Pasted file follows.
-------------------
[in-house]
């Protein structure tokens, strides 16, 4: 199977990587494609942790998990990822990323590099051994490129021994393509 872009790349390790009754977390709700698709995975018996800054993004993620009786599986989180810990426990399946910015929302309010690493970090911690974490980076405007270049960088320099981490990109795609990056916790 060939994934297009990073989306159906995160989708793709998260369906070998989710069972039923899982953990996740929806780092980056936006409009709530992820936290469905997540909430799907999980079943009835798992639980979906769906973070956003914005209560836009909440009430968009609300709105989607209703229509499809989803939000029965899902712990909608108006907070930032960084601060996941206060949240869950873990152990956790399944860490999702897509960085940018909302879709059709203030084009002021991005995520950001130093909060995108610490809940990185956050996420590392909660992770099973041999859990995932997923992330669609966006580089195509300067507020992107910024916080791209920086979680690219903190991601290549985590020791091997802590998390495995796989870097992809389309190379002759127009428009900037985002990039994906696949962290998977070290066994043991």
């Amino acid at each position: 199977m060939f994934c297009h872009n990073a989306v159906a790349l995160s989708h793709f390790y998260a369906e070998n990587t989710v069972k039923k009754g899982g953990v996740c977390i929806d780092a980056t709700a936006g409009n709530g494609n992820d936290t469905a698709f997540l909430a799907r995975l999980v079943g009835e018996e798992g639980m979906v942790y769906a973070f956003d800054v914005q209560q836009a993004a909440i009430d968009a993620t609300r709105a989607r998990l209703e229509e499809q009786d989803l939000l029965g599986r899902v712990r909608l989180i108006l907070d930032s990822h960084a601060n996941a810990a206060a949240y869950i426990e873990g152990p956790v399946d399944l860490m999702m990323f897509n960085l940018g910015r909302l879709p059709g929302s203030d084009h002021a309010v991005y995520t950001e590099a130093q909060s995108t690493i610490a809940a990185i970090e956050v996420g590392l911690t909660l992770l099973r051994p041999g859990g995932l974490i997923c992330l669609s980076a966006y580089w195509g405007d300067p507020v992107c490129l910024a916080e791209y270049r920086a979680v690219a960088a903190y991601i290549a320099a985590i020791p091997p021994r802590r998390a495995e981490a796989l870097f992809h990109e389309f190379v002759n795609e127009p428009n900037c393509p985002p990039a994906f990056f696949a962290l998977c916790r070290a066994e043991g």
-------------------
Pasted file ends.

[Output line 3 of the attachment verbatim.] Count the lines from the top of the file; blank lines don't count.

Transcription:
């Amino acid at each position: 199977m060939f994934c297009h872009n990073a989306v159906a790349l995160s989708h793709f390790y998260a369906e070998n990587t989710v069972k039923k009754g899982g953990v996740c977390i929806d780092a980056t709700a936006g409009n709530g494609n992820d936290t469905a698709f997540l909430a799907r995975l999980v079943g009835e018996e798992g639980m979906v942790y769906a973070f956003d800054v914005q209560q836009a993004a909440i009430d968009a993620t609300r709105a989607r998990l209703e229509e499809q009786d989803l939000l029965g599986r899902v712990r909608l989180i108006l907070d930032s990822h960084a601060n996941a810990a206060a949240y869950i426990e873990g152990p956790v399946d399944l860490m999702m990323f897509n960085l940018g910015r909302l879709p059709g929302s203030d084009h002021a309010v991005y995520t950001e590099a130093q909060s995108t690493i610490a809940a990185i970090e956050v996420g590392l911690t909660l992770l099973r051994p041999g859990g995932l974490i997923c992330l669609s980076a966006y580089w195509g405007d300067p507020v992107c490129l910024a916080e791209y270049r920086a979680v690219a960088a903190y991601i290549a320099a985590i020791p091997p021994r802590r998390a495995e981490a796989l870097f992809h990109e389309f190379v002759n795609e127009p428009n900037c393509p985002p990039a994906f990056f696949a962290l998977c916790r070290a066994e043991g």